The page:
A bad flu & California’s central coast video

I’ve been fighting a pretty rough case of the flu the past few days. Sara and I went on a family trip to the central coast of California last weekend, where unfortunately, my sister was sick. Spending a few days in confined quarters with a sick family member, running a half marathon in unusually warm conditions and then hopping on a plane right afterwards didn’t help things.

I took lots of photos and videos during the trip, hopefully I’ll feel better soon and I’ll be able to spend some time editing and then posting.

In the meantime, here’s a video I shot and edited on my phone (iPhone 6S Plus) for Sara’s birthday on Friday. This is the same video that I shared on Facebook, but this time, it’s finally in 1080p!

I think it’s pretty amazing how powerful phones are these days. It’s hard to believe that a phone can record 1080p video at 60FPS or even 4k at 30FPS nowadays. It’s even harder to believe that the phone has enough processing power to edit and render movies!

My (unimpressive) ancestry

I received an Ancestry.com DNA testing kit for Christmas last year. As soon as I got home from my in-law’s (that was still a little weird to type out, by the way!) on December 26, I provided my DNA sample by spitting into the provided tube and I shipped off my testing kit back to the Ancestry.com folks in Utah.

Providing my DNA sample
Providing my DNA sample. Boy my hair was long.

They received the sample only two days later, and a week after that, they started testing my DNA. I was extremely impatient and anxious to see my results; do I have an exciting or intriguing ethnic makeup that I was previously unaware of? Japanese ancestry from their occupation of Taiwan? Dutch ancestry from their colonial period in Taiwan during the 1600s? Mongol blood from their rampage across China? Something even cooler than that?

I finally received my results on Tuesday afternoon while I was at a brewery in Boulder with a friend visiting from out of town, Arjun. I announced, “Hey, you’ll be the first time find out my full ethnic makeup!” and opened my results.

With trembling fingers, I clumsily clicked on my results. With baited breath, the page loaded and I saw….

My genetic makeup, according to Ancestry
My genetic makeup, according to Ancestry
They're so specific about my origins!
They’re so specific about my origins!

What? That’s it? Try as I might, there was nowhere to see additional details or a more comprehensive look at my East Asian ancestry. And the reason for that, my friends, is because that information simply doesn’t exist on the site.

So after money spent and lots of time spent waiting, I am East Asian. I could’ve told you that I am ethnically East Asian. Any dummy off the street can take a 2 second look at me and tell you that. Hell, you don’t even have to look at me to figure out that I have East Asian ancestry…just say “Hey Billy, his last name is Wang. Take a wild guess at his ethnicity!” This was a giant crock of shit.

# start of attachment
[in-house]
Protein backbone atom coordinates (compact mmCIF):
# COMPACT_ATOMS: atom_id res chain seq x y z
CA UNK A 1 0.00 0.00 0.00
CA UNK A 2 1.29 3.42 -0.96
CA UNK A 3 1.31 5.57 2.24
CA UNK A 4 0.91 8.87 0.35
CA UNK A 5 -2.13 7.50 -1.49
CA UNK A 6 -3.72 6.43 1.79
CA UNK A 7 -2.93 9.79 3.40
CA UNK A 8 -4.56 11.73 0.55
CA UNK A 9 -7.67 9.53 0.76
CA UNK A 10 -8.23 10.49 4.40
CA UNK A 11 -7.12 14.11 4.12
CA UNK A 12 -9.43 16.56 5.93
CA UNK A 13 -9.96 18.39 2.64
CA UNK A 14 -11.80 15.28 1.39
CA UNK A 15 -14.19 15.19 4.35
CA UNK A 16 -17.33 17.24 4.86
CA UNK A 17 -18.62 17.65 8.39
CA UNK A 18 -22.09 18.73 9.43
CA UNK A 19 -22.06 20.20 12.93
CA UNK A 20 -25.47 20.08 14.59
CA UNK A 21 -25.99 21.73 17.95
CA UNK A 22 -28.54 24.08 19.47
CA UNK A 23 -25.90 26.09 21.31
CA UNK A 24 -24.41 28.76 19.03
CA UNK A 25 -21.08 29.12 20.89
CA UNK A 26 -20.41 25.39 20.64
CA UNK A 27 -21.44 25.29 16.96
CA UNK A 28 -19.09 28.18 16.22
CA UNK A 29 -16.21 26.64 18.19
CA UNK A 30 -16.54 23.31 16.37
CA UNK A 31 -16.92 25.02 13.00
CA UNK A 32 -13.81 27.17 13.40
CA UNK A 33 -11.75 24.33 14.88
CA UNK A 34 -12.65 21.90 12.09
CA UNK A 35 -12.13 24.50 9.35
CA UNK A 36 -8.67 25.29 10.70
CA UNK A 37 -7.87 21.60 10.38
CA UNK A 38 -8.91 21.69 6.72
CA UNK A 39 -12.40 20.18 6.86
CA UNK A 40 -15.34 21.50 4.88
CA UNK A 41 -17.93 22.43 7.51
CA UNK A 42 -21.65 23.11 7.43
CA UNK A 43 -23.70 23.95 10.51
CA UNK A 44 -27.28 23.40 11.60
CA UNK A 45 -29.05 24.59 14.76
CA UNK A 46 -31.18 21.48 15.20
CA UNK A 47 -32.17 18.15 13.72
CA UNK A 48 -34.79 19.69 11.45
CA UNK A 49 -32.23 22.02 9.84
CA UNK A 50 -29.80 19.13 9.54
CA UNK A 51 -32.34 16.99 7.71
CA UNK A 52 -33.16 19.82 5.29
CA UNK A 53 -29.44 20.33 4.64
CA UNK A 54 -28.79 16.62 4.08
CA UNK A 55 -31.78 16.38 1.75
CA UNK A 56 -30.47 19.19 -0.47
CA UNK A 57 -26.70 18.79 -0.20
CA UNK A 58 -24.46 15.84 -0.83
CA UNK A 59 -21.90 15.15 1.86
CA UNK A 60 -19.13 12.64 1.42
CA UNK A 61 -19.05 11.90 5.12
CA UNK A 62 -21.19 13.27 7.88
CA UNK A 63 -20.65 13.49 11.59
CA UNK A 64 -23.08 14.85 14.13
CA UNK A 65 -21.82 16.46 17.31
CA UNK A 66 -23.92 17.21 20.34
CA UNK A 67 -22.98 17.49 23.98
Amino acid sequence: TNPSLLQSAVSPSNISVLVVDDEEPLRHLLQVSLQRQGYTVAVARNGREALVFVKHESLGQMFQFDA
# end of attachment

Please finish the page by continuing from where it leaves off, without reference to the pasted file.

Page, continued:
I mean look at this…people with African or European get much more detailed regional breakdowns. Asians get three giant swaths of land to define our DNA: East, Central and South. It could be worse though…North, Central and South America are all lumped into the same giant genetic classification.

Africans and Caucasians get a nice breakdown of their ethnic origins...
Africans and Europeans get a nice breakdown of their ethnic origins…

I guess maybe my expectations were higher than what would realistically be delivered, given the limitations of Ancestry’s Asian DNA pool. They should probably put that disclaimer on their website somewhere. I wonder how other DNA testing sites like 23andme, YourFamilyTree, National Geographic and others would have done comparatively.

I guess it’s not all bad though…after I got over the fact that I wouldn’t get any further details, the 9% Polynesian was kind of intriguing and opened the door to lots of questions. Does the Polynesian come from my mom’s side or dad’s side? How many generations back? There might be a good chance that one or more of my ancestors was a Taiwanese aboriginal. These questioned fueled some research (a term I am using very loosely here) into the Out-of-Taiwan migration model that suggests the Taiwanese were the original Austronesians that migrated to the Philippines, Indonesia and the Pacific islands. I have just began to broach this topic, so hopefully I can learn more about this soon.

So as upset as I initially was about my DNA results, it wasn’t a total bust. I have something to learn about now and my family has a small conversation piece. If I find out anything good, I’ll be sure to post an update!

Blog and web relaunch

Well, I’m back up and running.

Long story short, my entire website got deleted about six weeks ago. Not just my blog, but everything on my web server. My hosting provider, 1and1, was not particularly helpful when looking for the root cause of the deletion. I want to blame my hosting provider or some other nefarious third party for screwing the pooch and losing all my data, and maybe to a certain extent, I can. But at the end of the day, it was my bad for not keeping regular backups of my website. The last backup I have is at least over one year old, so not all is lost. I’m really bummed that all of my race reports from the past couple of years are gone.

That said, after nearly two months, I’ve finally decided to rebuild and refocus. I’m undecided on the focus of my personal blog, but I think it will still be focused on my hobbies: running, triathlon, photography, video games and more. Sara and my existing wedding website will transition from a wedding webpage and turn into a personal blog for the both of us to talk about our travels, life at home and more.

There’s lots of work on both fronts to get my blog back to the way I like it.